There are people in the band who try methods and eventually think “this isn’t for me” – a lifetime ringing Rounds and Call changes for Sunday Services is something many in our community take a real pride in.
Ringing one or two methods well, you start to flip through the book and want to spread your wings…. for this kind of ringer, once they know the repertoire at their home tower, they become regular visitors elsewhere, and get more methods under their belts. “Special Practices”, where the methods are published in advance, are invaluable at this stage, and so is homework – in the past, pen and paper were used to learn methods, these days we can vary that with software athough pen and paper still matters.
It is an inclusive world – so much so that if a ringer turns up at virtually any tower on a Sunday or a practice night, they will be welcomed, given a rope to ring something within their competence, and perhaps taken to the pub (or coffee shop if it’s a Sunday!) afterwards. On occasion, one turns up to ring in a church and ends up, 2 hours later, having taken a tour of the city, rung for 3 different services in 3 towers, having a well earned brunch!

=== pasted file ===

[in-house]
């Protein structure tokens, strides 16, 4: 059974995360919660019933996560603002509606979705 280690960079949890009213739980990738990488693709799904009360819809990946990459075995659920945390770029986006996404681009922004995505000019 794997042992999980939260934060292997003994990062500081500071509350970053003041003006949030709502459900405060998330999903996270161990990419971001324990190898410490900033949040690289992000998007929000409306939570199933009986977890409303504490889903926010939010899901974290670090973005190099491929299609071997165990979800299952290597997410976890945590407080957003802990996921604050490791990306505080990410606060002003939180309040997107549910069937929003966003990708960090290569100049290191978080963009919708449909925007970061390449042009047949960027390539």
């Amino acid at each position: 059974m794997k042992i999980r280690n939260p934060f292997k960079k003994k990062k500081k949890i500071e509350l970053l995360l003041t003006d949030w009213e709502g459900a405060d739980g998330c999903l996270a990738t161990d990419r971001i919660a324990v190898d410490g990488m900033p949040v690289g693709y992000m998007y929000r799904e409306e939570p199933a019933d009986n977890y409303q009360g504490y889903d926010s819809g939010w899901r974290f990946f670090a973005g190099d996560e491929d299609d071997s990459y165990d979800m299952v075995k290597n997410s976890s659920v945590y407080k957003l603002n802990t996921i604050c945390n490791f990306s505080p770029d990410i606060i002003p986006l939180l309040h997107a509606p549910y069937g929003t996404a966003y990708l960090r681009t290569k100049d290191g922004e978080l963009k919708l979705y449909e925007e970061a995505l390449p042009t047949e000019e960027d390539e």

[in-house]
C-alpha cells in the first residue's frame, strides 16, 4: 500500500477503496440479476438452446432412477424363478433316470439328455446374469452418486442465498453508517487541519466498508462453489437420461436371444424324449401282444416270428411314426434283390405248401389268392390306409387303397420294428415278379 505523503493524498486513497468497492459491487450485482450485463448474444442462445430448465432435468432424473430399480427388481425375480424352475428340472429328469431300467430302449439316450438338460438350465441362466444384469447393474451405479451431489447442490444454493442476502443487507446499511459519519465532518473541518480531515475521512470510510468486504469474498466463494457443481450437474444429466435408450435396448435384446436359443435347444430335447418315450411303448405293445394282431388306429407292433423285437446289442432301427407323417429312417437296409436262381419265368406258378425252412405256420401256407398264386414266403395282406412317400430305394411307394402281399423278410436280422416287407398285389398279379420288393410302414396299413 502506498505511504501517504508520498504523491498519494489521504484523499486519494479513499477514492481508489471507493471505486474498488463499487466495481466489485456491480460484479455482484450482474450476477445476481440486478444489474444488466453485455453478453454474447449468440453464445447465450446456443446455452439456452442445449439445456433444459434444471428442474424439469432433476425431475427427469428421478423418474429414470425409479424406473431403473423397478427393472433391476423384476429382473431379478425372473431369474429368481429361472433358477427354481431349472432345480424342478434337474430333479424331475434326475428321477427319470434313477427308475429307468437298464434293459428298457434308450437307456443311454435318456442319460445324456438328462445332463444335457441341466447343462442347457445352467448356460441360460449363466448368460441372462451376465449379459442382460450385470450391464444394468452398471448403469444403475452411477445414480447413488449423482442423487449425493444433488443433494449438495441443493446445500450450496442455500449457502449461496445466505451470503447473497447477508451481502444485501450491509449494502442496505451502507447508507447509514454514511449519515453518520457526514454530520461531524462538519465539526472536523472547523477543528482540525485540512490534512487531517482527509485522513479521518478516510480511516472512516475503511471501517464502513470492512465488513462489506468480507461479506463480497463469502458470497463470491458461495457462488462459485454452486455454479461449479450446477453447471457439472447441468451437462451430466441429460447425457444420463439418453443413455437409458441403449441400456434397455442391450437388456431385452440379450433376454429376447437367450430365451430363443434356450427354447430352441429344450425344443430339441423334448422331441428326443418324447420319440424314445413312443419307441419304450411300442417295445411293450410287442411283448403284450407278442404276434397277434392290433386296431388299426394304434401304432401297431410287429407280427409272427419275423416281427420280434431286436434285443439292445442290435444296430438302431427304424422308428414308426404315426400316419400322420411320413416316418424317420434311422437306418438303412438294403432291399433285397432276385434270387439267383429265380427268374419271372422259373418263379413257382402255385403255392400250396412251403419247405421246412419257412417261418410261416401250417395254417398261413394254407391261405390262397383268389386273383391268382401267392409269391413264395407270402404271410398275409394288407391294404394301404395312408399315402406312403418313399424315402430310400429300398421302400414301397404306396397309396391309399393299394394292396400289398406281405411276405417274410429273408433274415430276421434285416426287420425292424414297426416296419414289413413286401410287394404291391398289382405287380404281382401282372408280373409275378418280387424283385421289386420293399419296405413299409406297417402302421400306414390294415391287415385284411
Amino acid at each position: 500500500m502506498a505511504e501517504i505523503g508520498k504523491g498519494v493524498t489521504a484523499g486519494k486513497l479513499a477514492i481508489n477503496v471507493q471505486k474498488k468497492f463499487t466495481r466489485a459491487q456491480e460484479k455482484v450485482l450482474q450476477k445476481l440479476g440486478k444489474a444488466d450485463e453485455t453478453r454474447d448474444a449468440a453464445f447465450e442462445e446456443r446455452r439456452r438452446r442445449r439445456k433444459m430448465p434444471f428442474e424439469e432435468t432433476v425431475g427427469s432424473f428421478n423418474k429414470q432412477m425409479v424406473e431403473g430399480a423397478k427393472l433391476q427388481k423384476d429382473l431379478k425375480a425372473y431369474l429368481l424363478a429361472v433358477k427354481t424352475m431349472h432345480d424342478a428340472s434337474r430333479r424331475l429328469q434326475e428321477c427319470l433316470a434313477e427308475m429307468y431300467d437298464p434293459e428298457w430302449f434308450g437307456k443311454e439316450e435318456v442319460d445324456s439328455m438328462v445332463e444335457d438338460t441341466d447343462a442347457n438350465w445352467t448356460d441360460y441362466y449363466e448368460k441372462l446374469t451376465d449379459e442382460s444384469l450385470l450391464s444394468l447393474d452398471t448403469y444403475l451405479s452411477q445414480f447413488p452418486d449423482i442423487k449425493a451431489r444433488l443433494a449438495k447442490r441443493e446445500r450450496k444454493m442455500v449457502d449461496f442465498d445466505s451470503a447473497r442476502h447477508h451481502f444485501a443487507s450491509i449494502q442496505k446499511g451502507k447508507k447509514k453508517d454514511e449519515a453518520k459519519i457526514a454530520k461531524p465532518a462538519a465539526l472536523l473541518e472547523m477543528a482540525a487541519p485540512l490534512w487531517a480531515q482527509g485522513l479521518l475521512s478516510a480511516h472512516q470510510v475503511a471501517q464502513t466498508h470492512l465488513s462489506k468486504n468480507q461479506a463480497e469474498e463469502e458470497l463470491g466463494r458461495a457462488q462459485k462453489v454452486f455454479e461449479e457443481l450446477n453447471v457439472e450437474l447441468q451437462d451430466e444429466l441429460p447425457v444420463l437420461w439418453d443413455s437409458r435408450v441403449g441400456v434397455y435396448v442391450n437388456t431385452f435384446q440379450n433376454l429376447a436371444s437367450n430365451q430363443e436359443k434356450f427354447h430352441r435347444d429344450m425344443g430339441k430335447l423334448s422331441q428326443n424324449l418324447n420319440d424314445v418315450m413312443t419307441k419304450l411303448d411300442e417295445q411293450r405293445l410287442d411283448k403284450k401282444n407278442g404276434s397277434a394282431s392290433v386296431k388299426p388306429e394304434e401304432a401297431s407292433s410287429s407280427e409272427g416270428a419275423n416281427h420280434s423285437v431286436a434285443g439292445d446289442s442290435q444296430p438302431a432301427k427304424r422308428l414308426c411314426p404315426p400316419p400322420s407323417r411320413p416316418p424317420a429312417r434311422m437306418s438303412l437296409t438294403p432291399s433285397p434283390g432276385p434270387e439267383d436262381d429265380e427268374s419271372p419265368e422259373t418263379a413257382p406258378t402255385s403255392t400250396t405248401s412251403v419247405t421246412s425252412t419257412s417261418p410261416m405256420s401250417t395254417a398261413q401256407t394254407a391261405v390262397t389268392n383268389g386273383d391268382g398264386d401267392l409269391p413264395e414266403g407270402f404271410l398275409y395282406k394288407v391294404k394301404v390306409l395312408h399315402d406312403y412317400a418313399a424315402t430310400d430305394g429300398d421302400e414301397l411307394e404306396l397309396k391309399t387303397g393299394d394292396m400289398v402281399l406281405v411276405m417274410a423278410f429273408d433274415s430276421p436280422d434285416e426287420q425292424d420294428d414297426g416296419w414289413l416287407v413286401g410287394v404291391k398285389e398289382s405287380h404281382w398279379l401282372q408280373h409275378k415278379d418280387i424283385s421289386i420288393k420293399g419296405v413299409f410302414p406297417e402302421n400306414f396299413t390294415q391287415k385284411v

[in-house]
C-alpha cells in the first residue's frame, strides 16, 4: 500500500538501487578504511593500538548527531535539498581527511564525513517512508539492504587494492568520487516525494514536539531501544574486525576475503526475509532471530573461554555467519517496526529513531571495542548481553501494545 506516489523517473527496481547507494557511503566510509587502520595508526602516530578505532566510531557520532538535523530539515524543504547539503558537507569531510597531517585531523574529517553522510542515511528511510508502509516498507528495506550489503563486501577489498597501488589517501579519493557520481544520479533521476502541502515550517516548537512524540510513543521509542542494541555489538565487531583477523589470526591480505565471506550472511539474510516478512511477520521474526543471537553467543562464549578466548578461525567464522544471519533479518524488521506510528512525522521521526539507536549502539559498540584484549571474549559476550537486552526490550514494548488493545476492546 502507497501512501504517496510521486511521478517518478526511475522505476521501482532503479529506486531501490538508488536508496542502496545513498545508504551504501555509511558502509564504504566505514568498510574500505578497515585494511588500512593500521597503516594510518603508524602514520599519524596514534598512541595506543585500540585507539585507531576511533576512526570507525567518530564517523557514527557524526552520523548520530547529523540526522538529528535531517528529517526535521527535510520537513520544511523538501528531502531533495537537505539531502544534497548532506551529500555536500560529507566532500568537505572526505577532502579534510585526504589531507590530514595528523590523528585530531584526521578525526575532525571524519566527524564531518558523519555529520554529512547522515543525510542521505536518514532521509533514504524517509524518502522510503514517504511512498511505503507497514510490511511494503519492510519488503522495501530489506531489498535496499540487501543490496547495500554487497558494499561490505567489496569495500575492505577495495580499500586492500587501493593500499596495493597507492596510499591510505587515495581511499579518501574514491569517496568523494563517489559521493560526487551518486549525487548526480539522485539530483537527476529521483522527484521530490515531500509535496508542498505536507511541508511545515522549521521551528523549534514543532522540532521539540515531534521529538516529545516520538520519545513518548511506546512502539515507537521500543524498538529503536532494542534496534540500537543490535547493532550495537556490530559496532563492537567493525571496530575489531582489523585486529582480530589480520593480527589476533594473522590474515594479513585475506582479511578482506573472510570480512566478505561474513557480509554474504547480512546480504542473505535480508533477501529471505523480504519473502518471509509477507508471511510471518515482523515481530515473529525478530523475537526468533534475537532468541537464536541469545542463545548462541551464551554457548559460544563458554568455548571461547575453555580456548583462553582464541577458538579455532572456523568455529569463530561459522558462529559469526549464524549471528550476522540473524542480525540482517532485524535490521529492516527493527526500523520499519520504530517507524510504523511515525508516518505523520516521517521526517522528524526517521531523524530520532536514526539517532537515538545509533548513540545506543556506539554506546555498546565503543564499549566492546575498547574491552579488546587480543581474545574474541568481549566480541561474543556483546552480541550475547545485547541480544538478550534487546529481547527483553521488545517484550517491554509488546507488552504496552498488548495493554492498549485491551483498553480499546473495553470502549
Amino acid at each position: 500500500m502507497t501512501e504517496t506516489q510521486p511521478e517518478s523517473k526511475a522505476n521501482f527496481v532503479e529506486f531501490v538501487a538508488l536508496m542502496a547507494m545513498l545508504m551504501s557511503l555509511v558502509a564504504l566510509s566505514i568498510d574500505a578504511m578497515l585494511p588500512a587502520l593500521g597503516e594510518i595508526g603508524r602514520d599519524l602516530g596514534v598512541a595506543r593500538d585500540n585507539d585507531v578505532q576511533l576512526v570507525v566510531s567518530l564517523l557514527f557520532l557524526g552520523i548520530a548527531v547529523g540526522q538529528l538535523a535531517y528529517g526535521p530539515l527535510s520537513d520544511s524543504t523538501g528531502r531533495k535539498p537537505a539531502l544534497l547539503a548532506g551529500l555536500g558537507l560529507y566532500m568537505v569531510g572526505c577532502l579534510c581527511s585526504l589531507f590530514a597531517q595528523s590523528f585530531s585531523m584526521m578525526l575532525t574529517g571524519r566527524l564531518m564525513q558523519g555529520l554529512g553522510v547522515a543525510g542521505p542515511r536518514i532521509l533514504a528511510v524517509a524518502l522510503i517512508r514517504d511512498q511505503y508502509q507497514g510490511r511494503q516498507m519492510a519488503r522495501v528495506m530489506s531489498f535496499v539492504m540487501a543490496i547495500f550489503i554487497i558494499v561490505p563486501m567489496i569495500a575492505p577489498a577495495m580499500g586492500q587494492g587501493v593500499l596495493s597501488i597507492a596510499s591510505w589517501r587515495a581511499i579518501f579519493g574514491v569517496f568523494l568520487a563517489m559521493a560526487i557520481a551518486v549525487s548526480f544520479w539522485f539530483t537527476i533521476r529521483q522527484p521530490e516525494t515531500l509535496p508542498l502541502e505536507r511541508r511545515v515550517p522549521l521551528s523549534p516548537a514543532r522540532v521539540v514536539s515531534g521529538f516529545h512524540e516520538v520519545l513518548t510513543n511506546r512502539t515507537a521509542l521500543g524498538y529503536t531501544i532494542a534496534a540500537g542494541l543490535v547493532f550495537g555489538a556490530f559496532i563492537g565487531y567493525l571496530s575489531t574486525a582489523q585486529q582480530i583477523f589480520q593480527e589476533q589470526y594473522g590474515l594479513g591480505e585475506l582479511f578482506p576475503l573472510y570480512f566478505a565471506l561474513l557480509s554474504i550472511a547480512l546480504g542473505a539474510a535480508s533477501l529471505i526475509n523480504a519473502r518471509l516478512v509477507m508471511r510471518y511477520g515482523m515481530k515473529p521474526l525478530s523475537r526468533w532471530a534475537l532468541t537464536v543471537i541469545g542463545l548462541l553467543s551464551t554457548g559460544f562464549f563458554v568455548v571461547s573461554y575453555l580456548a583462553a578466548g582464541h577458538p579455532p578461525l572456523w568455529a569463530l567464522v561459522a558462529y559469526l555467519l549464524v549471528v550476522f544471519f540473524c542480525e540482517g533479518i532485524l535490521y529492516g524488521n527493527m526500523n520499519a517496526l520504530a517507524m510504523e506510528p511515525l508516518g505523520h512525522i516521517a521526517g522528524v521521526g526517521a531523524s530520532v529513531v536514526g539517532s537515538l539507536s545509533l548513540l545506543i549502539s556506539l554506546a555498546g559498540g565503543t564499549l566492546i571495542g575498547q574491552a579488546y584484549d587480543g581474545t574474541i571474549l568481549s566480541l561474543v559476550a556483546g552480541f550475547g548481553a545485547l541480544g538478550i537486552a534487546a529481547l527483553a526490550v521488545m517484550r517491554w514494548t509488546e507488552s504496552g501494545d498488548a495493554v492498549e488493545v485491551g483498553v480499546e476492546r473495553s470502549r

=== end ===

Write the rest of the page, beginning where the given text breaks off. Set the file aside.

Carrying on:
For some of us, ringing methods becomes a passion and their diary is full of special practices, Quarter Peals, and Peals. The level of fluency and confidence achieved by ringing mutliple times a week makes them extremely valuable to others who are still learning – somehow when you ring something difficult with a band of experts, it makes total sense! These high level ringers are often still to be found once a week, teaching a brand new recruit how to handle a bell – as one learner commented “It’s like being taught to kick a football by David Beckham.”
Others learn to conduct and compose – new methods are being developed all the time and even the boundries of what constitutes a method are hotly debated…..
So if you joined our band, what would you learn, and how long would it take? There’s only one way to find out!